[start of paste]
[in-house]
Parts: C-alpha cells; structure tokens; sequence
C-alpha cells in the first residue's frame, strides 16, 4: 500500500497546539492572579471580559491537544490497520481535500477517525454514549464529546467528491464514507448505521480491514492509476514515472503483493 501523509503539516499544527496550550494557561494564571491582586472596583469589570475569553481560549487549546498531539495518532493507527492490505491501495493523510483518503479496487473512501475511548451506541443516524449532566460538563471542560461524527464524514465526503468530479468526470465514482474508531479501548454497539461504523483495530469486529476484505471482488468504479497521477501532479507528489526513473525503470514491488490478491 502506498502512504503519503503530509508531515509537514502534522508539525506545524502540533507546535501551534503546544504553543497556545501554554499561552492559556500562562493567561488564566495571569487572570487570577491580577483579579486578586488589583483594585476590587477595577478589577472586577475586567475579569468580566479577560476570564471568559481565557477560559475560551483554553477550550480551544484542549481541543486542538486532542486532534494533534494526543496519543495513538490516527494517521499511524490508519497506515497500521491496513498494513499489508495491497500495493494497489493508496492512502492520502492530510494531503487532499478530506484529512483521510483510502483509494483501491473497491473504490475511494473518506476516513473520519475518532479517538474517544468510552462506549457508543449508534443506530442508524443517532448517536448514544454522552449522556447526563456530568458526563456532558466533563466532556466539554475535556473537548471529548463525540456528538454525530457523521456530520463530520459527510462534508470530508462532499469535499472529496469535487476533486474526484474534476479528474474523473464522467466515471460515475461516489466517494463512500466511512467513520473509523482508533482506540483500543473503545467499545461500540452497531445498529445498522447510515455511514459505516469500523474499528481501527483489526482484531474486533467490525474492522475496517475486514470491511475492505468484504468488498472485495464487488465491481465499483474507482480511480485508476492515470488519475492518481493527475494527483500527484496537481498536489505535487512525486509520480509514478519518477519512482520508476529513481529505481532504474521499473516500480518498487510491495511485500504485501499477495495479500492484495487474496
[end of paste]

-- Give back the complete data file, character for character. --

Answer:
[in-house]
Parts: C-alpha cells; structure tokens; sequence
C-alpha cells in the first residue's frame, strides 16, 4: 500500500497546539492572579471580559491537544490497520481535500477517525454514549464529546467528491464514507448505521480491514492509476514515472503483493 501523509503539516499544527496550550494557561494564571491582586472596583469589570475569553481560549487549546498531539495518532493507527492490505491501495493523510483518503479496487473512501475511548451506541443516524449532566460538563471542560461524527464524514465526503468530479468526470465514482474508531479501548454497539461504523483495530469486529476484505471482488468504479497521477501532479507528489526513473525503470514491488490478491 502506498502512504503519503503530509508531515509537514502534522508539525506545524502540533507546535501551534503546544504553543497556545501554554499561552492559556500562562493567561488564566495571569487572570487570577491580577483579579486578586488589583483594585476590587477595577478589577472586577475586567475579569468580566479577560476570564471568559481565557477560559475560551483554553477550550480551544484542549481541543486542538486532542486532534494533534494526543496519543495513538490516527494517521499511524490508519497506515497500521491496513498494513499489508495491497500495493494497489493508496492512502492520502492530510494531503487532499478530506484529512483521510483510502483509494483501491473497491473504490475511494473518506476516513473520519475518532479517538474517544468510552462506549457508543449508534443506530442508524443517532448517536448514544454522552449522556447526563456530568458526563456532558466533563466532556466539554475535556473537548471529548463525540456528538454525530457523521456530520463530520459527510462534508470530508462532499469535499472529496469535487476533486474526484474534476479528474474523473464522467466515471460515475461516489466517494463512500466511512467513520473509523482508533482506540483500543473503545467499545461500540452497531445498529445498522447510515455511514459505516469500523474499528481501527483489526482484531474486533467490525474492522475496517475486514470491511475492505468484504468488498472485495464487488465491481465499483474507482480511480485508476492515470488519475492518481493527475494527483500527484496537481498536489505535487512525486509520480509514478519518477519512482520508476529513481529505481532504474521499473516500480518498487510491495511485500504485501499477495495479500492484495487474496